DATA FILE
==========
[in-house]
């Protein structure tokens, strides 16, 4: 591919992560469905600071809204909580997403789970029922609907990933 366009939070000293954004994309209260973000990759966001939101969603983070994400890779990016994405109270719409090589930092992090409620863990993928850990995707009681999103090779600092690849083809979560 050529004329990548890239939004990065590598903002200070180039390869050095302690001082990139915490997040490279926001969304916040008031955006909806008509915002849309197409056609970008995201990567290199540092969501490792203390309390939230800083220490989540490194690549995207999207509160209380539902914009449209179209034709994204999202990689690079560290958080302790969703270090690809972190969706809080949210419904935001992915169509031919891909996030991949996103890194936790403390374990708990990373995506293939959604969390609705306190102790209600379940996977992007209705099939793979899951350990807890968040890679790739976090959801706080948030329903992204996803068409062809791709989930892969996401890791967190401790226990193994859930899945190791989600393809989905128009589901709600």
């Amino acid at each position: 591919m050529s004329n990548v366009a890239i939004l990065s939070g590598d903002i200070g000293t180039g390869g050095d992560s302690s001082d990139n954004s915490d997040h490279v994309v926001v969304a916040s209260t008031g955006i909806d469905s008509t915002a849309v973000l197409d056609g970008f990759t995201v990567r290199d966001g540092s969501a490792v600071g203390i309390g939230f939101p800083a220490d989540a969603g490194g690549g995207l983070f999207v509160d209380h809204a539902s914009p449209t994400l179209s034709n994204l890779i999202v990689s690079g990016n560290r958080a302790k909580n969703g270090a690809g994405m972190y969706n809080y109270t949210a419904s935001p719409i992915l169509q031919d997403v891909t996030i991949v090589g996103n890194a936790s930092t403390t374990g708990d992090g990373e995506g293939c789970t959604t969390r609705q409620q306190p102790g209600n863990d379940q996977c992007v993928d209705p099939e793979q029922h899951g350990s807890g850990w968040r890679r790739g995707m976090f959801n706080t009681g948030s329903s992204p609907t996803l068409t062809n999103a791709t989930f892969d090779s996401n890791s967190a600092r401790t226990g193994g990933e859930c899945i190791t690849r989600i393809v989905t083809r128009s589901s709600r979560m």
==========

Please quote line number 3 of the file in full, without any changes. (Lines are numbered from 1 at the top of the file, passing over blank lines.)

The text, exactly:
């Amino acid at each position: 591919m050529s004329n990548v366009a890239i939004l990065s939070g590598d903002i200070g000293t180039g390869g050095d992560s302690s001082d990139n954004s915490d997040h490279v994309v926001v969304a916040s209260t008031g955006i909806d469905s008509t915002a849309v973000l197409d056609g970008f990759t995201v990567r290199d966001g540092s969501a490792v600071g203390i309390g939230f939101p800083a220490d989540a969603g490194g690549g995207l983070f999207v509160d209380h809204a539902s914009p449209t994400l179209s034709n994204l890779i999202v990689s690079g990016n560290r958080a302790k909580n969703g270090a690809g994405m972190y969706n809080y109270t949210a419904s935001p719409i992915l169509q031919d997403v891909t996030i991949v090589g996103n890194a936790s930092t403390t374990g708990d992090g990373e995506g293939c789970t959604t969390r609705q409620q306190p102790g209600n863990d379940q996977c992007v993928d209705p099939e793979q029922h899951g350990s807890g850990w968040r890679r790739g995707m976090f959801n706080t009681g948030s329903s992204p609907t996803l068409t062809n999103a791709t989930f892969d090779s996401n890791s967190a600092r401790t226990g193994g990933e859930c899945i190791t690849r989600i393809v989905t083809r128009s589901s709600r979560m």